HEALTH & WELLBEING
do you want to offer healthy lifestyle options to your learners or staff?
Health and wellbeing are increasingly important factors affecting retention and achievement – for both.
Yet you may struggle to find the time and strategies that can help.
This article offers one way forward, based on the three key components necessary for a healthy lifestyle:
1. Motivation: Finding the drive and desire to commit to positive action; and/or conversely, finding solutions to personal demotivators.
2. Strategy: The route each person needs to take to get from where they are to where they want to be, and – just as important – stay there. The challenge isn’t just losing weight and getting healthy but sustaining this outcome over the long term.
3. Implementation: The tools and personal skills to make it happen. This includes identifying and removing all the blockages to success, replacing unhelpful habits with more positive ones and developing the toolkit to stick with it until these changes become your ‘new normal’.
3 Steps Towards A Personal Breakthrough Experience
In December 2018 I was 67 years old, significantly overweight, and generally unfit. I went to India on a coaching assignment, and met Anna, a nutritionist and health coach. Within 3 months I had lost 22 kilos, reduced my waist size by 13 inches, and felt fitter and healthier than any time since my teens.
Anna is a nutrition and fitness expert; my speciality is behaviour management.
Together we have worked out a programme that is simple to apply, and effectively addresses the three key components necessary for a healthy lifestyle, and what you could do, at both the strategic and local level, to bring them about.
It’s less about what you want to achieve, than why. To take my personal example: initially I set myself some ‘what’ goals: to lose 2 stone in weight; to get my waist down to a 32” trouser size; and to do 10k steps every day (all of which I have achieved).
But the expectation of achieving a lower number on the scales rarely helps people stay the course… the real question is ‘why’?
Why do your health goals matter to you? What will be different in your life when you achieve them? This is where the real motivation kicks in.
For me, it was about being able to spend more active time with my grandchildren; to continue to be able to go to the park with them, and play with them, rather than sit wrapped in a blanket sitting on the bench, watching them.
For you it might be staying active enough to walk in the hills that you love; or continuing to eat out but healthily. These real, tangible, emotional changes are the true motivators that keep you at it when the going gets tough.
So, in talking with anyone who wants to lose weight or get fitter, make sure the reason for it is less ‘what’ they want to achieve, and instead ‘why’ they want to achieve…
I’m sure you’ve heard the old adage “a poor workman blames his tools”, well when it comes to looking after your health, the tools might just be to blame.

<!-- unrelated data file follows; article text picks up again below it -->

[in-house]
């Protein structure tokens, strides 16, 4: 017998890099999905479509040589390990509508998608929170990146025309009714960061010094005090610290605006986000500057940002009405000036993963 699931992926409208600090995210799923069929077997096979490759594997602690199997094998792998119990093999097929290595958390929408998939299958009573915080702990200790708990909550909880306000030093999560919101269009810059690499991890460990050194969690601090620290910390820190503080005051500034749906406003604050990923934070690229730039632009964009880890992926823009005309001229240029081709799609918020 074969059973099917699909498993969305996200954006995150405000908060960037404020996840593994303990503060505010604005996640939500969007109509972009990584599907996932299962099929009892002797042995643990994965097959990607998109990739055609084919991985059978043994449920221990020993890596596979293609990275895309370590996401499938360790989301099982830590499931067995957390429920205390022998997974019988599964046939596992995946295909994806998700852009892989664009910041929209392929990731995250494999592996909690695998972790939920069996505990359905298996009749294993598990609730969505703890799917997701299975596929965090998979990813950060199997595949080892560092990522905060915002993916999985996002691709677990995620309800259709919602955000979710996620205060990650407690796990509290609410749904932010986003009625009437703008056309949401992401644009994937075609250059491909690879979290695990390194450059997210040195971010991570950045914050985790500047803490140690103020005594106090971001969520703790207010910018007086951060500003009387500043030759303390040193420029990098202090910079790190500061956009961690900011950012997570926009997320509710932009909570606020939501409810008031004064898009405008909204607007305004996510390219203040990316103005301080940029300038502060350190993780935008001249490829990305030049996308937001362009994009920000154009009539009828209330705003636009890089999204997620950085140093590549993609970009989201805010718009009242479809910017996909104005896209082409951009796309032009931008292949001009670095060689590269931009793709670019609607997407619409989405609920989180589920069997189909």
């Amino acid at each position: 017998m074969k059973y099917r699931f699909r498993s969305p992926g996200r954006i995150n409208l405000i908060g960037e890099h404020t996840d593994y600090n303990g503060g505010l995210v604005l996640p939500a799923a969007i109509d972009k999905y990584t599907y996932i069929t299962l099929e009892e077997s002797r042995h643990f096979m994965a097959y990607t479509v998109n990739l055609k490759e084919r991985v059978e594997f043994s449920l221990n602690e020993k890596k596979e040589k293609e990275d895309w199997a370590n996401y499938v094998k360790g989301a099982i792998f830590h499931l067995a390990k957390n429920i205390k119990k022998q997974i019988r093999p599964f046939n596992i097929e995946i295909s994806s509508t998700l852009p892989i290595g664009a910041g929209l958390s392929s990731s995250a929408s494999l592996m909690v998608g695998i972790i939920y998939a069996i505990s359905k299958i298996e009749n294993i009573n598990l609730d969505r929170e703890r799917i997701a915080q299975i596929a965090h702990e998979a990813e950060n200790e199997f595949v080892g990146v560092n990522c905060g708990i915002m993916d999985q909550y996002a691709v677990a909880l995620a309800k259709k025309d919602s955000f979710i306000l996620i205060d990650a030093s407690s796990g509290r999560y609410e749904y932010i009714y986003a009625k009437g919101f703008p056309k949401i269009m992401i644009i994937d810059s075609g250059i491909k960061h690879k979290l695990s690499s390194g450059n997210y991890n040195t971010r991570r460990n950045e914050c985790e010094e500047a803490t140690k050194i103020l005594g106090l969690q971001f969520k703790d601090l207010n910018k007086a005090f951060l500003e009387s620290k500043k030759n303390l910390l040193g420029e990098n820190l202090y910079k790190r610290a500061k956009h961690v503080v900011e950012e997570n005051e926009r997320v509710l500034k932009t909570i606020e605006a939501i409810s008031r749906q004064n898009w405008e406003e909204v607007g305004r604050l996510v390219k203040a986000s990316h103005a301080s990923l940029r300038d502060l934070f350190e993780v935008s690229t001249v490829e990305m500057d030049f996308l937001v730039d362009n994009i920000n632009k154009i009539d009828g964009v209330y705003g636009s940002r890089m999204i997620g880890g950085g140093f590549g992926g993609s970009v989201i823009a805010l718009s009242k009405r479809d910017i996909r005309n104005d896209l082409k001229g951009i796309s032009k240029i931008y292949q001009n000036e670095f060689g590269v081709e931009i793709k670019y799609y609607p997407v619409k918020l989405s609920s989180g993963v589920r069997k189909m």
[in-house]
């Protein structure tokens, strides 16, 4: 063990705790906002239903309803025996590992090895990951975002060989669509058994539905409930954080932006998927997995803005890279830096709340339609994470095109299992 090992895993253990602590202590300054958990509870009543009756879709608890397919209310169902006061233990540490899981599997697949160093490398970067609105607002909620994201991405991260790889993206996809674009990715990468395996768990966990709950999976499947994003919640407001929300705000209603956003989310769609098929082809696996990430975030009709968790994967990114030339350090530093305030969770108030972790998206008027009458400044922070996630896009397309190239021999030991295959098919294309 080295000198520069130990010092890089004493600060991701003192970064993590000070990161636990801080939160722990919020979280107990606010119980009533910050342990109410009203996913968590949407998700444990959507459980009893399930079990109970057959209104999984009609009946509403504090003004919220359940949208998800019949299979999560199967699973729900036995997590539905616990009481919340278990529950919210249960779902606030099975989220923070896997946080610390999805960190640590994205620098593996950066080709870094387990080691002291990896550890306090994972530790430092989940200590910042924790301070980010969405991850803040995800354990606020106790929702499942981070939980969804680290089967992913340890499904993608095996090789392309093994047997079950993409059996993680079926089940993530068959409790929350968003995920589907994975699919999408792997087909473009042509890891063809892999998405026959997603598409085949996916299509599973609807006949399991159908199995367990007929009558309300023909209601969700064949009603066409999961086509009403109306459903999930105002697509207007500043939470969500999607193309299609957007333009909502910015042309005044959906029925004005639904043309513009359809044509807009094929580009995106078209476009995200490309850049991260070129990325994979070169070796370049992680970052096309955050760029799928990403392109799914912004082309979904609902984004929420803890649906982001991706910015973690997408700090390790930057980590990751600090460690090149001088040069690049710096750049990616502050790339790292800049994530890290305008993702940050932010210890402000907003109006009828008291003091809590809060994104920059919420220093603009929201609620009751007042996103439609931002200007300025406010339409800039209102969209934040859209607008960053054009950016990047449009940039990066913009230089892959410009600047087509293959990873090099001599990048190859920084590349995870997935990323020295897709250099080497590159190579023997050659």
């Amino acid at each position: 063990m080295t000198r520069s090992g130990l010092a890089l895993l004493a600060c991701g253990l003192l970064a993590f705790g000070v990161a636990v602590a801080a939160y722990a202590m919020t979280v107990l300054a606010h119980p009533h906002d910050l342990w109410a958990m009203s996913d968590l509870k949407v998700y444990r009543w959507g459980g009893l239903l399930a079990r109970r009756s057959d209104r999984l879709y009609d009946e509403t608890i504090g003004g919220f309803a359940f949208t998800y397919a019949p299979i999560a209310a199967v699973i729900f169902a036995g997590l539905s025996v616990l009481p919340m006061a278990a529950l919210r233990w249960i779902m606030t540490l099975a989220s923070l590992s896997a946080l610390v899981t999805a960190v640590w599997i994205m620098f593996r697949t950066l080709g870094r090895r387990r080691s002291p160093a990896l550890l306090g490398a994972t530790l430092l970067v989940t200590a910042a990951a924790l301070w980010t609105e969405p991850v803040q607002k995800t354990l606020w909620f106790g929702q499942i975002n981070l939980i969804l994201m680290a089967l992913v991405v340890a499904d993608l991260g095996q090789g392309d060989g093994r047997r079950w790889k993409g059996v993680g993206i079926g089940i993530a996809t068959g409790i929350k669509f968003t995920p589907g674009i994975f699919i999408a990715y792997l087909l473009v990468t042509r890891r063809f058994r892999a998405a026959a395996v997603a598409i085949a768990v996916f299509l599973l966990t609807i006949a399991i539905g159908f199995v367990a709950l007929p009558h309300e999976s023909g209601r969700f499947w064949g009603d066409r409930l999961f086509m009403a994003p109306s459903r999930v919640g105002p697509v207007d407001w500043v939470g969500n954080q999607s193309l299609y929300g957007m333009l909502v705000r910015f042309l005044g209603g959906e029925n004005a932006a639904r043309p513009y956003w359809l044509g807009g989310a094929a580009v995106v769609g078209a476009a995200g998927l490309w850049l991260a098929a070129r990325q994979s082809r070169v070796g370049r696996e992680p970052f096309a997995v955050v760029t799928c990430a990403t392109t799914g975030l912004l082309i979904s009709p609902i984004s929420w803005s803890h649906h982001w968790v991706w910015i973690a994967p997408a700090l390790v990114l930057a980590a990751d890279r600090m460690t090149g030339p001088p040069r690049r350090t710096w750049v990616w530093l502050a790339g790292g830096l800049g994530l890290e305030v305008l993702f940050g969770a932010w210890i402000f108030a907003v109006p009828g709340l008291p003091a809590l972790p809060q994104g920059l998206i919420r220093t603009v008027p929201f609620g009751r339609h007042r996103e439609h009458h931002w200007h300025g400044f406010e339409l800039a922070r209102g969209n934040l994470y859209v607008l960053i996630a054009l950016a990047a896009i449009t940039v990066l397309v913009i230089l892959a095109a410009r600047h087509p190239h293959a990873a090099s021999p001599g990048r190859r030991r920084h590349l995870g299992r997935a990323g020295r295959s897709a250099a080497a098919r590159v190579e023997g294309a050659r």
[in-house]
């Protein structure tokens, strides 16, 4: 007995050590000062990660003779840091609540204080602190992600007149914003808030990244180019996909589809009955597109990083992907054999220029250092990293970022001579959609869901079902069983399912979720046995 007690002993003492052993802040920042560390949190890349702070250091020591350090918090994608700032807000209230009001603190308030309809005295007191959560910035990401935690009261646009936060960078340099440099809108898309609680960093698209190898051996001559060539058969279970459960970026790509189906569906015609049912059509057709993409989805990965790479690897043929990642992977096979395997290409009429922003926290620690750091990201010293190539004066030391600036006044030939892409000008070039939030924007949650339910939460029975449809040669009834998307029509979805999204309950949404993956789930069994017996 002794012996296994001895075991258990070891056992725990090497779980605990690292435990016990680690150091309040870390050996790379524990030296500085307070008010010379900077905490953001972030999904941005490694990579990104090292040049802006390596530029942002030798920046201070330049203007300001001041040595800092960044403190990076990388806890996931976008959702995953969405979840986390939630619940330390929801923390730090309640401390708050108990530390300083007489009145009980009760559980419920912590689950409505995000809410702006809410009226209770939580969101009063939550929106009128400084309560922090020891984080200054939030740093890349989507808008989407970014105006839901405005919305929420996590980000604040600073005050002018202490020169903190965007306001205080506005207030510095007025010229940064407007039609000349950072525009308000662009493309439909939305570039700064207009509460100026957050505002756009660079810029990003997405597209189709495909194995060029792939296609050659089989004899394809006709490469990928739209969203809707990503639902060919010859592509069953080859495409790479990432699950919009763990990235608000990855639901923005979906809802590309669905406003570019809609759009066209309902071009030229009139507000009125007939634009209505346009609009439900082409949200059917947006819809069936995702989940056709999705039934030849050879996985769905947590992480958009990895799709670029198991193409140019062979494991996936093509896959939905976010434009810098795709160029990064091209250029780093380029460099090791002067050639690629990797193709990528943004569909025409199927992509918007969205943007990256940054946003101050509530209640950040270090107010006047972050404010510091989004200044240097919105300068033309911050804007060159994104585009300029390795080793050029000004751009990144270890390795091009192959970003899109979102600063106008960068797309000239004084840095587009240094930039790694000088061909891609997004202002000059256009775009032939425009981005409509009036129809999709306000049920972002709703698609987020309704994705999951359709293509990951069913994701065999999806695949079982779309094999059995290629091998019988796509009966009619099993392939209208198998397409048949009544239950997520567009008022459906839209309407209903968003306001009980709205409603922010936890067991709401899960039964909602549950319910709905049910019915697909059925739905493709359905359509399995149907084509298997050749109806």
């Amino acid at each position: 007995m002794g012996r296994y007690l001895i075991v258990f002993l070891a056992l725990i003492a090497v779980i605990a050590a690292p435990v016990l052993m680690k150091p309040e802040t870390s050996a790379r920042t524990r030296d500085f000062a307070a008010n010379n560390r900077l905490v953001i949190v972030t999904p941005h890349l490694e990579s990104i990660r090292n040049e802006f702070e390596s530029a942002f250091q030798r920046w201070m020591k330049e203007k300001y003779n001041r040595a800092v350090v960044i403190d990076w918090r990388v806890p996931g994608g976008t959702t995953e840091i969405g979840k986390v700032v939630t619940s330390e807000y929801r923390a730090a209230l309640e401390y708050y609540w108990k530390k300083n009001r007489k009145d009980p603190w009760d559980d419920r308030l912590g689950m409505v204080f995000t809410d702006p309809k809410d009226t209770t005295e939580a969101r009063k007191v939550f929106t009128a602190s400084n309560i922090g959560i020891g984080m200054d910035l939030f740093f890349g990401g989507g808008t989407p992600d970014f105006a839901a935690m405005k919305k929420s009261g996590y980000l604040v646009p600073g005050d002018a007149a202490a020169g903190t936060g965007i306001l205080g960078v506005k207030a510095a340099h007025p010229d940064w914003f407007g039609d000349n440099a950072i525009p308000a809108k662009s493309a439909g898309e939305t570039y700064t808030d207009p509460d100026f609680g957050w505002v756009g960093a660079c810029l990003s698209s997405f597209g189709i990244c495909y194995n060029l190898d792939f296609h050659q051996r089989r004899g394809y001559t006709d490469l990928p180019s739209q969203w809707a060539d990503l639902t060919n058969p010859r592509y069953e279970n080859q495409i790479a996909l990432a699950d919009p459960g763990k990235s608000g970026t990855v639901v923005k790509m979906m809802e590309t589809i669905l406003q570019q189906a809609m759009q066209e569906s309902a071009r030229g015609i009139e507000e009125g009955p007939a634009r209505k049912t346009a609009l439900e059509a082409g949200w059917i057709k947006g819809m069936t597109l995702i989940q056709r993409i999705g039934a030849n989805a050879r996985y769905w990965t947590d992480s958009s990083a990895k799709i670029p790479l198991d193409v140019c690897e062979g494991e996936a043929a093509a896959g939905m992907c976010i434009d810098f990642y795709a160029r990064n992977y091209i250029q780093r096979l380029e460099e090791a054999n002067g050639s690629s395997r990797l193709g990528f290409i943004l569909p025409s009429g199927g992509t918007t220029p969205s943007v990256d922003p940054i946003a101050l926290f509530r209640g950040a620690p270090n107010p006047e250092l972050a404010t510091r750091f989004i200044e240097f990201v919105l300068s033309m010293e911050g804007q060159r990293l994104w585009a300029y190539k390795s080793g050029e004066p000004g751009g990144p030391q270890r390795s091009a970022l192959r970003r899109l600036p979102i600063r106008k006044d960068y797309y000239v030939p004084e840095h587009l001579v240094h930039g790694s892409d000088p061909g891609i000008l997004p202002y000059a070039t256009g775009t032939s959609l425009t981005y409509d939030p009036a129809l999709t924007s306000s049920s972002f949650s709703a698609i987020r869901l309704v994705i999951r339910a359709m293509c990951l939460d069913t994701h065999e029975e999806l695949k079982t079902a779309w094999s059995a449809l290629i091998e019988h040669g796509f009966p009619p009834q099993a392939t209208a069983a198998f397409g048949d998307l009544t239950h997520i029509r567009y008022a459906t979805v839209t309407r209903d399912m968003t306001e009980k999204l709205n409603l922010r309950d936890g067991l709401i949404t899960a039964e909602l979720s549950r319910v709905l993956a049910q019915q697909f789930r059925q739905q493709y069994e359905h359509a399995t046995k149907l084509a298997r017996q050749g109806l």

Take food for example; we all know that we should eat a heathy diet, but what does that even mean? Does ‘healthy’ mean the same foods for you as it does for me?… And it’s not just about what we eat; when we eat can be just as important, and just as individual.
The same is true of exercise; all bodies are unique, and the type of movement a person’s body (and mind) need for optimum health is just as unique. When it comes to health, there are one or two ‘one size fits all’ rules that are hard to argue with, like “avoid processed food” and “move your body”, but for a lot of people, the key to success is working out what a ‘healthy’ lifestyle means for their own wonderfully unique body, personality and life.
In my case, I thought I was putting on weight because I was eating too much food. In fact, that wasn’t the problem: I was eating the wrong type of food for my particular physiological make up.
So, if any of your staff or students seem to be fighting an uphill battle trying to get healthy, perhaps you should ask whether they have the right strategy – one that’s personalised to and for them.
OK, so you’re motivated by your ‘why’ and you have found the right strategy for you, but there is one last essential piece to the puzzle – even the best plan can’t be executed without the tools, personal skills and discipline to make it happen. As with motivation – it’s personal. Everyone has different blockages, at different times, and in different settings.
The key is to work out what they are, when, and where, for each individual, then work out an approach that allows that person to get past that blockage in a way that works for them. By teaching your staff and students the personal skills to get straight back on the horse & prevent themselves falling off next time, you will equip them for attaining not just excellent health, but also anything else that they set their mind to.
Definitely, one size does not fit all, that’s why I’m writing a book to identify all the major obstacles and blockages to personal achievement, and how to get past them. For example, someone may be disciplined enough to stick to a commitment, once they’ve made it; for others, it’s about personal pride in achievement.
Others might reorganise part of their daily routine to include small changes and habits that are relatively easy but over time, make a huge difference. So, in working with anyone struggling to stay ‘on task’, work out their key blocks, and how they will best be able to get past them.